Florida Governor Ron DeSantis on Wednesday evening issued executive order 20-92 in order to prevent local government agencies from issuing orders contradicting his executive order EO 20-91 on “Essential Services and Activities” during the pandemic.
The governor’s EO 20-92 stated that EO 20-91 issued the day before “shall supersede any conflicting official action or order issued by local officials in response to COVID-19.”
However, in this campaign e-mail this morning, Long falsely claimed that the commission she is a member of yesterday issued an order “closing all non-essential businesses.” That certainly isn’t true for the “individuals from working from home” mentioned in the governor’s EO 20-91. In fact, her statement isn’t true at all since the governor’s order supersedes the order the county commission passed, and does not close any businesses.
However, if we consider the county’s order, we can see that the same county commissioners who all supported a 1% sales tax hike for the 24 mile light rail Greenlight boondoggle six years ago actually passed a resolution that requires that “non-essential” home based businesses also “must close.”
We asked Long via e-mail an hour before she sent her campaign e-mail whether she would “affirmatively seek to have [Pinellas County resolution 20-23] nullified” at the next county commission meeting. We asked because it seems that 20-23 was pre-empted by the governor’s EO-92. The confusion about government orders is already high among local businesses, and will only increase if pre-empted county “orders” are enforced.
We received no response to our twice e-mailed question before the publication deadline.
The first half of Long’s e-mail was a cut and paste of a press release issued by the county the day before. In copying, Long provided no attribution or reference to the press release.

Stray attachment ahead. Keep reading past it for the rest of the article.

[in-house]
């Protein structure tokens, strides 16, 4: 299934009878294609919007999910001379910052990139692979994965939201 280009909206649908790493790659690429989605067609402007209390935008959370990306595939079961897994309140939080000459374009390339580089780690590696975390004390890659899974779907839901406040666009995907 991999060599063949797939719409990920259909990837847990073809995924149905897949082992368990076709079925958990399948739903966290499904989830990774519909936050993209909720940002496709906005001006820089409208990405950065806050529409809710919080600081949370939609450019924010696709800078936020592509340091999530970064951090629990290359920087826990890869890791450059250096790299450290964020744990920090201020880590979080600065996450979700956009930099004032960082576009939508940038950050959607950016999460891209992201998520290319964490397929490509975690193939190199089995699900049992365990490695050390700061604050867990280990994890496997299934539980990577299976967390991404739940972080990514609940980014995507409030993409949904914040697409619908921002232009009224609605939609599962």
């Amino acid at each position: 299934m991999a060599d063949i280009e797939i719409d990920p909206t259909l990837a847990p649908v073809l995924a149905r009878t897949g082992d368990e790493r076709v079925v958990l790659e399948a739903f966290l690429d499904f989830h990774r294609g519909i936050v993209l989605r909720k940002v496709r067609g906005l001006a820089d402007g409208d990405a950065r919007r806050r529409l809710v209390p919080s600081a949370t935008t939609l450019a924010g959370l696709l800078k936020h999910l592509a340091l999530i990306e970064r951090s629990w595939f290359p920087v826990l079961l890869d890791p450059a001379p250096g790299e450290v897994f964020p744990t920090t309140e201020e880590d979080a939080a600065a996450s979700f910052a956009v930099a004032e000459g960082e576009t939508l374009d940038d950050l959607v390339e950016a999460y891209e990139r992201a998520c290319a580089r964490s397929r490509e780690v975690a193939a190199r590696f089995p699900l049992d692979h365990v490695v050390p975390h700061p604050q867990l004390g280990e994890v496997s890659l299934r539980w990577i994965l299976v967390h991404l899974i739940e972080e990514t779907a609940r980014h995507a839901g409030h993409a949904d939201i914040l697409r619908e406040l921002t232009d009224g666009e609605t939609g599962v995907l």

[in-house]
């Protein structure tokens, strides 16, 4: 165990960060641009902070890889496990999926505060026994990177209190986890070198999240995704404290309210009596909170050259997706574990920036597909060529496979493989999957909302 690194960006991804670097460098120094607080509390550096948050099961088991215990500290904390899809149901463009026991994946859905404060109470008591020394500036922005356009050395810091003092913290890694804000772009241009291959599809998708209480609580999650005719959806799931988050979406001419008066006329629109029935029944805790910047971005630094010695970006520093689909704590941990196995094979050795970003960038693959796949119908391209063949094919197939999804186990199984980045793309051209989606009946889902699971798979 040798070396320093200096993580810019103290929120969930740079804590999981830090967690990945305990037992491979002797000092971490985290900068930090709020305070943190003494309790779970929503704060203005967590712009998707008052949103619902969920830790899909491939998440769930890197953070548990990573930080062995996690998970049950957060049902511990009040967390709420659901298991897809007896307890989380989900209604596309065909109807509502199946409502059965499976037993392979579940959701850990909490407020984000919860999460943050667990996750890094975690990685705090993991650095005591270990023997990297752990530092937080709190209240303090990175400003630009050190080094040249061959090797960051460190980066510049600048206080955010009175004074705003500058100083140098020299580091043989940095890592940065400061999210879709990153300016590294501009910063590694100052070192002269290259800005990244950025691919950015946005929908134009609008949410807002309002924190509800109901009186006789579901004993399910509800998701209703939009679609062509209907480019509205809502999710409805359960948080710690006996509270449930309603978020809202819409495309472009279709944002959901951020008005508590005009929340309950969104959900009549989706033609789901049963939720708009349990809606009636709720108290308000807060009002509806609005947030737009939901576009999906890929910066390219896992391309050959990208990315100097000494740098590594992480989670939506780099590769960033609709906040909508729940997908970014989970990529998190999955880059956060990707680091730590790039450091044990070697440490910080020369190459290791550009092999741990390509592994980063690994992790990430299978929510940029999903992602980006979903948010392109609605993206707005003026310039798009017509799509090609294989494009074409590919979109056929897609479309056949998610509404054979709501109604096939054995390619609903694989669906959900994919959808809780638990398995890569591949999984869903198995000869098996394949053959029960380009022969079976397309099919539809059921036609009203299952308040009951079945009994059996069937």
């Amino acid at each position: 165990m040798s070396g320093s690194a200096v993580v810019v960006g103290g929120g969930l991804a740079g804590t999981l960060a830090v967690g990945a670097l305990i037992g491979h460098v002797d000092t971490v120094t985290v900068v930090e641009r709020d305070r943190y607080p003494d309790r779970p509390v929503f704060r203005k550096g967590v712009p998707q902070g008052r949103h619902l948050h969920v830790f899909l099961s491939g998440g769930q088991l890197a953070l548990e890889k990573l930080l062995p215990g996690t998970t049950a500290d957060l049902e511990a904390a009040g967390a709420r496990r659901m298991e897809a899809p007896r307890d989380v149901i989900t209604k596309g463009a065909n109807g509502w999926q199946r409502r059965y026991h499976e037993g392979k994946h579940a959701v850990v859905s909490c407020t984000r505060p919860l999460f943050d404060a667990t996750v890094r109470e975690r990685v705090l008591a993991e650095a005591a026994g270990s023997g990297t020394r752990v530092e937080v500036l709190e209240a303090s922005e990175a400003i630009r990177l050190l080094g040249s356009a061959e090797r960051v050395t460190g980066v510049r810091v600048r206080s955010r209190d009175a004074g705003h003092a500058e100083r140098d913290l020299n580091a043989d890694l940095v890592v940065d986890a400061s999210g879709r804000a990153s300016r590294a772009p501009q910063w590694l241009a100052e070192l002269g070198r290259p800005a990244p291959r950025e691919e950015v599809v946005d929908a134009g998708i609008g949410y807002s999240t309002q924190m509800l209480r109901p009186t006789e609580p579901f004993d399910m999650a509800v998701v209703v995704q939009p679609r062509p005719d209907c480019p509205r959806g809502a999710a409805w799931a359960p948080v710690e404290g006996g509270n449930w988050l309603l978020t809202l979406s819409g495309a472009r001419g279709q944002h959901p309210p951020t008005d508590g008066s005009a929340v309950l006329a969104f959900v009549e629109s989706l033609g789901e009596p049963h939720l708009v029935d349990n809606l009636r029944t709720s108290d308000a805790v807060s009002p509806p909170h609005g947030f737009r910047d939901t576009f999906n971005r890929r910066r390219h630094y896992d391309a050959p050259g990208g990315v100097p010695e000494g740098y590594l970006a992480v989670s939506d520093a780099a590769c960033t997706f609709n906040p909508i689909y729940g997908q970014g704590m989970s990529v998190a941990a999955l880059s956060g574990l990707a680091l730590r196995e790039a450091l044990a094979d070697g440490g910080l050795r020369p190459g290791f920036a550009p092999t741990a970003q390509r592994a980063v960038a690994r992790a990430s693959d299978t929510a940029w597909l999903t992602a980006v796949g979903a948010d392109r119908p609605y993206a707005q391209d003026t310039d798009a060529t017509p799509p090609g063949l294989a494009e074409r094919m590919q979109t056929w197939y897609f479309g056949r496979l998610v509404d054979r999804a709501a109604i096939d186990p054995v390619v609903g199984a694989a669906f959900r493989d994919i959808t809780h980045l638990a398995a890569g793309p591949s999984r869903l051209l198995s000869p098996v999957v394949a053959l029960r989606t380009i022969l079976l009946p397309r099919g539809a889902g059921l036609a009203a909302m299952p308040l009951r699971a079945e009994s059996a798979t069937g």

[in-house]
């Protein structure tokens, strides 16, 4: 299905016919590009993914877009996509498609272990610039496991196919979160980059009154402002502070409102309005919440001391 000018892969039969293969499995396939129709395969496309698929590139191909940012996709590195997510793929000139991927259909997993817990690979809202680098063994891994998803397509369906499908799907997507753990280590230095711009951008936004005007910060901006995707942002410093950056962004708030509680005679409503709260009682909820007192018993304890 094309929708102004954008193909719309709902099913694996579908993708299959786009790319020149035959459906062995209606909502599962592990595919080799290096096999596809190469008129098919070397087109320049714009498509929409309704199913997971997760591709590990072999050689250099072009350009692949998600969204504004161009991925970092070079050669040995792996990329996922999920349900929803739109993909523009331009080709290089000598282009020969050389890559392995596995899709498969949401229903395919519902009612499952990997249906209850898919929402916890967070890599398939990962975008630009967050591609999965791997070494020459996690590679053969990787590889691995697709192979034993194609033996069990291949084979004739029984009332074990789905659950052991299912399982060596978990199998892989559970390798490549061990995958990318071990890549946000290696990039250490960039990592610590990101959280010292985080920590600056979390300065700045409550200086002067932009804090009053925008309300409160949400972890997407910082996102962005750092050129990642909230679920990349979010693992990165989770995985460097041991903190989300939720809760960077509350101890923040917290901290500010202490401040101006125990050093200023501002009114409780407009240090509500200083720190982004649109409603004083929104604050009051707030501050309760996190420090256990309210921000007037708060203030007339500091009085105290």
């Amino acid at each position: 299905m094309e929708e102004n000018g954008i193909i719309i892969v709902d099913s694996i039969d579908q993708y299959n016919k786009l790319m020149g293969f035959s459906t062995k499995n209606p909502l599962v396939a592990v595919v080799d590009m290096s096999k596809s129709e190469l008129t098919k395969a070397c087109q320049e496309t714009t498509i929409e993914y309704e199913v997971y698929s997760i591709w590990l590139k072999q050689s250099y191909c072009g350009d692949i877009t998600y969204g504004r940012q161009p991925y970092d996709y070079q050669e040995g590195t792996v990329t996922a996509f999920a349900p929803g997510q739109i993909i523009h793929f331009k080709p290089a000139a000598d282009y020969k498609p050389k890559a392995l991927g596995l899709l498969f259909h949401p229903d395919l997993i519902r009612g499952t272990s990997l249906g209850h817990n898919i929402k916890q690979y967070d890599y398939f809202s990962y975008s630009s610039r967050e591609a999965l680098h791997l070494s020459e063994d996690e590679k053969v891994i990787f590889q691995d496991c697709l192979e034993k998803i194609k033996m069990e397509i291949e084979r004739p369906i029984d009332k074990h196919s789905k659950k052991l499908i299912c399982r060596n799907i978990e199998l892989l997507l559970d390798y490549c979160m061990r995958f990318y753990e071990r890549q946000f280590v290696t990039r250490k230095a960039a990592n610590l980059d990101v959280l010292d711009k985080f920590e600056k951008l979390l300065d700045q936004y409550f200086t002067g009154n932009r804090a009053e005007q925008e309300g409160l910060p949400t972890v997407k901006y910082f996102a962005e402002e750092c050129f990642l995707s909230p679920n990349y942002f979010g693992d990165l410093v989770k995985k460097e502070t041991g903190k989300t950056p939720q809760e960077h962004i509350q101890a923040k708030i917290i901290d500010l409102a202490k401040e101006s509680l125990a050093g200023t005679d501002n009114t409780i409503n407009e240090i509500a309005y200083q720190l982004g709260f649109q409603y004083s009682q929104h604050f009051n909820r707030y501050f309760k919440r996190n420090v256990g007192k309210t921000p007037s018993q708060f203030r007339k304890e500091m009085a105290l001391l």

Long is running for re-election this year and sent out the e-mail in question from her “Janet C. Long Campaign” (see that language that at the bottom of her e-mail). Long has declared her candidacy for county commission re-election, yet the e-mail did not contain the paid political advertisement disclaimer required by Florida Statutes 106.143.
As mentioned above, Long did not respond to twice e-mailed questions about her campaign e-mail. We also copied County Attorney Jewel White on our e-mails to Long, and White also did not respond.
Long and the county itself thus very apparently thinks it can defy the governor’s executive order 20-92. Maybe they thought DeSantis EO 20-92 was an April Fool’s joke because it was issued on April 1st?
One thing is clear: the more the public sector seeks to dictate the actions of an already economically gasping private sector, the more they will own the ugly outcome. If so, pitchfork manufacturing may turn out to be a growth sector. Perhaps the only one.
As always….the Guardian reports and our readers decide. Like our Facebook page to find out when we publish articles.
Here is our previous reporting on Pinellas-related government actions during this pandemic crisis, from the newest to the oldest:
DeSantis’ stay-at-home order means gun shops can stay open. HUGE victory for 2A
FWC redefines the term “navigational hazard,” at odds with federal law. Covid-19!
Pinellas County provides “non-essential” businesses misleading information
Sheriff violates county order with pandemic notices at businesses
Confusion about Pinellas “safer at home” order, authoritarian threats from Sheriff
Covidiot touchfest as Pinellas County imposes severe Covid-19 restrictions
DeSantis’ illegal executive order enables local government malfeasance
Kriseman’s coronavirus executive order invokes powers he doesn’t have